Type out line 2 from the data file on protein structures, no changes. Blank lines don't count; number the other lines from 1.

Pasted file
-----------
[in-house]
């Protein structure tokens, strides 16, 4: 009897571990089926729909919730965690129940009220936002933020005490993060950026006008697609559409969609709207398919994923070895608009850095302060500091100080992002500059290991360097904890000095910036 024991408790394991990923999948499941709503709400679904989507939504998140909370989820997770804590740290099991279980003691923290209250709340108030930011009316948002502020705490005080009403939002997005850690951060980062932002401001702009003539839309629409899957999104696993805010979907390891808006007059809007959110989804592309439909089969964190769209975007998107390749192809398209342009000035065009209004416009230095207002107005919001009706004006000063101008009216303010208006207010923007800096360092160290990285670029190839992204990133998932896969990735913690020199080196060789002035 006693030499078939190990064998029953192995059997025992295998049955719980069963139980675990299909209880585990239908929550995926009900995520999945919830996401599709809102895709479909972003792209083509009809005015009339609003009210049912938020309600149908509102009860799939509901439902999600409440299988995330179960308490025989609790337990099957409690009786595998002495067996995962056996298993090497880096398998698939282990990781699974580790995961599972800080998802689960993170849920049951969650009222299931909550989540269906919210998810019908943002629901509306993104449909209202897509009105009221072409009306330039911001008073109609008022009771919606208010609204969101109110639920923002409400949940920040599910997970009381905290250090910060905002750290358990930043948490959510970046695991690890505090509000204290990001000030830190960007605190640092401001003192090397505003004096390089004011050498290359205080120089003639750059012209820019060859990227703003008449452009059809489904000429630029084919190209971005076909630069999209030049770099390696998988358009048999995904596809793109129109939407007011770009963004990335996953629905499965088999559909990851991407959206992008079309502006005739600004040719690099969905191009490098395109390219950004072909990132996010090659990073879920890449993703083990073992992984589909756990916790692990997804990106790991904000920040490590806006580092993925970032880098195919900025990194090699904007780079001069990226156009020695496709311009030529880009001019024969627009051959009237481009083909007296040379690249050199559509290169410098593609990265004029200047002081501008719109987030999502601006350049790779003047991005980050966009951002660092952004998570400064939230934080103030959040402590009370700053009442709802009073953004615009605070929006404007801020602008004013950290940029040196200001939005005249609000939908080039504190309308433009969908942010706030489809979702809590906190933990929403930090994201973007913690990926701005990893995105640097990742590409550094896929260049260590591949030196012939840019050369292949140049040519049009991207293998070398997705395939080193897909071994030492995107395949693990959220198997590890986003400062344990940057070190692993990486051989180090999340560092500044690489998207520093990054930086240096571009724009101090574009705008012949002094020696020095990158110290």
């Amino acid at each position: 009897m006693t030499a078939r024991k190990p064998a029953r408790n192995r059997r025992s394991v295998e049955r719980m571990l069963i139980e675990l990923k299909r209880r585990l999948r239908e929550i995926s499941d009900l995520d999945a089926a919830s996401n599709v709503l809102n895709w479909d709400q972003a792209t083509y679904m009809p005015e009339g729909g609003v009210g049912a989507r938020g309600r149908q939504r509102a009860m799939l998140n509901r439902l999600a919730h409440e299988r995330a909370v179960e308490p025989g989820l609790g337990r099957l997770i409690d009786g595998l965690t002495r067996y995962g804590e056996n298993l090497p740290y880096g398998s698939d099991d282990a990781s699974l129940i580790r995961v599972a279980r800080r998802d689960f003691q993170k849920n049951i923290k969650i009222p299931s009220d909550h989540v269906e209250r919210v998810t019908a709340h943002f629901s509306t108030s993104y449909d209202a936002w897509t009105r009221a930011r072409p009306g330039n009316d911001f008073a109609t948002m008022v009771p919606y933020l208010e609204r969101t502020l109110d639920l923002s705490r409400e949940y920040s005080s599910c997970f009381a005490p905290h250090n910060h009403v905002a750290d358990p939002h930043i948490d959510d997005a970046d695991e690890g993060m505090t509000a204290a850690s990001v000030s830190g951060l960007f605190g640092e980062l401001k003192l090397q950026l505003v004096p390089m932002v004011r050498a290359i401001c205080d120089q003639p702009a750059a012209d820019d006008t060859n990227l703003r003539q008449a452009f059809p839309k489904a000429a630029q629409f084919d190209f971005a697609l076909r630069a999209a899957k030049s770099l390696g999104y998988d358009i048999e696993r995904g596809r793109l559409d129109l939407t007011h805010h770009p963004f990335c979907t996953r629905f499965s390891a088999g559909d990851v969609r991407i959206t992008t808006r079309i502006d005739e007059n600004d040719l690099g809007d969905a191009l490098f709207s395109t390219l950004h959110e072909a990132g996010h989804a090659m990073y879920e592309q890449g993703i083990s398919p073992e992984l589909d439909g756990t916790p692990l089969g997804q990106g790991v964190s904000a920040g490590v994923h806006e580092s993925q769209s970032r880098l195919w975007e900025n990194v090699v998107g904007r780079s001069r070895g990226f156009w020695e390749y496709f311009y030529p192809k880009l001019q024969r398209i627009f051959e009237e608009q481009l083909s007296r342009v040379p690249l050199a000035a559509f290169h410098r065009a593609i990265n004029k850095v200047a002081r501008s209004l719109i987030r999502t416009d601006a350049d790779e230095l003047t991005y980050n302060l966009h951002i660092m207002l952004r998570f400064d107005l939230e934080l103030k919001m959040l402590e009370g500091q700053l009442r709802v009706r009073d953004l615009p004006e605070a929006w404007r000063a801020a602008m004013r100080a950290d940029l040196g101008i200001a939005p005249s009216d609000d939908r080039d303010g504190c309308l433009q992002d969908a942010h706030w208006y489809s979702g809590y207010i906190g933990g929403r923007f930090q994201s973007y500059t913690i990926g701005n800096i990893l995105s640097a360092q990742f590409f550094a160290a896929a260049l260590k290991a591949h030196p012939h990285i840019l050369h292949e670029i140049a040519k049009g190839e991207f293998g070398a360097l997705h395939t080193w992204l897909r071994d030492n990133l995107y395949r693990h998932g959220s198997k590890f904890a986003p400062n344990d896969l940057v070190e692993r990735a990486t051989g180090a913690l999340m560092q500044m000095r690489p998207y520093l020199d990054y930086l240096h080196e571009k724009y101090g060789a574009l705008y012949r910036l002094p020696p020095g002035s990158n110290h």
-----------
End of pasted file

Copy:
């Protein structure tokens, strides 16, 4: 009897571990089926729909919730965690129940009220936002933020005490993060950026006008697609559409969609709207398919994923070895608009850095302060500091100080992002500059290991360097904890000095910036 024991408790394991990923999948499941709503709400679904989507939504998140909370989820997770804590740290099991279980003691923290209250709340108030930011009316948002502020705490005080009403939002997005850690951060980062932002401001702009003539839309629409899957999104696993805010979907390891808006007059809007959110989804592309439909089969964190769209975007998107390749192809398209342009000035065009209004416009230095207002107005919001009706004006000063101008009216303010208006207010923007800096360092160290990285670029190839992204990133998932896969990735913690020199080196060789002035 006693030499078939190990064998029953192995059997025992295998049955719980069963139980675990299909209880585990239908929550995926009900995520999945919830996401599709809102895709479909972003792209083509009809005015009339609003009210049912938020309600149908509102009860799939509901439902999600409440299988995330179960308490025989609790337990099957409690009786595998002495067996995962056996298993090497880096398998698939282990990781699974580790995961599972800080998802689960993170849920049951969650009222299931909550989540269906919210998810019908943002629901509306993104449909209202897509009105009221072409009306330039911001008073109609008022009771919606208010609204969101109110639920923002409400949940920040599910997970009381905290250090910060905002750290358990930043948490959510970046695991690890505090509000204290990001000030830190960007605190640092401001003192090397505003004096390089004011050498290359205080120089003639750059012209820019060859990227703003008449452009059809489904000429630029084919190209971005076909630069999209030049770099390696998988358009048999995904596809793109129109939407007011770009963004990335996953629905499965088999559909990851991407959206992008079309502006005739600004040719690099969905191009490098395109390219950004072909990132996010090659990073879920890449993703083990073992992984589909756990916790692990997804990106790991904000920040490590806006580092993925970032880098195919900025990194090699904007780079001069990226156009020695496709311009030529880009001019024969627009051959009237481009083909007296040379690249050199559509290169410098593609990265004029200047002081501008719109987030999502601006350049790779003047991005980050966009951002660092952004998570400064939230934080103030959040402590009370700053009442709802009073953004615009605070929006404007801020602008004013950290940029040196200001939005005249609000939908080039504190309308433009969908942010706030489809979702809590906190933990929403930090994201973007913690990926701005990893995105640097990742590409550094896929260049260590591949030196012939840019050369292949140049040519049009991207293998070398997705395939080193897909071994030492995107395949693990959220198997590890986003400062344990940057070190692993990486051989180090999340560092500044690489998207520093990054930086240096571009724009101090574009705008012949002094020696020095990158110290």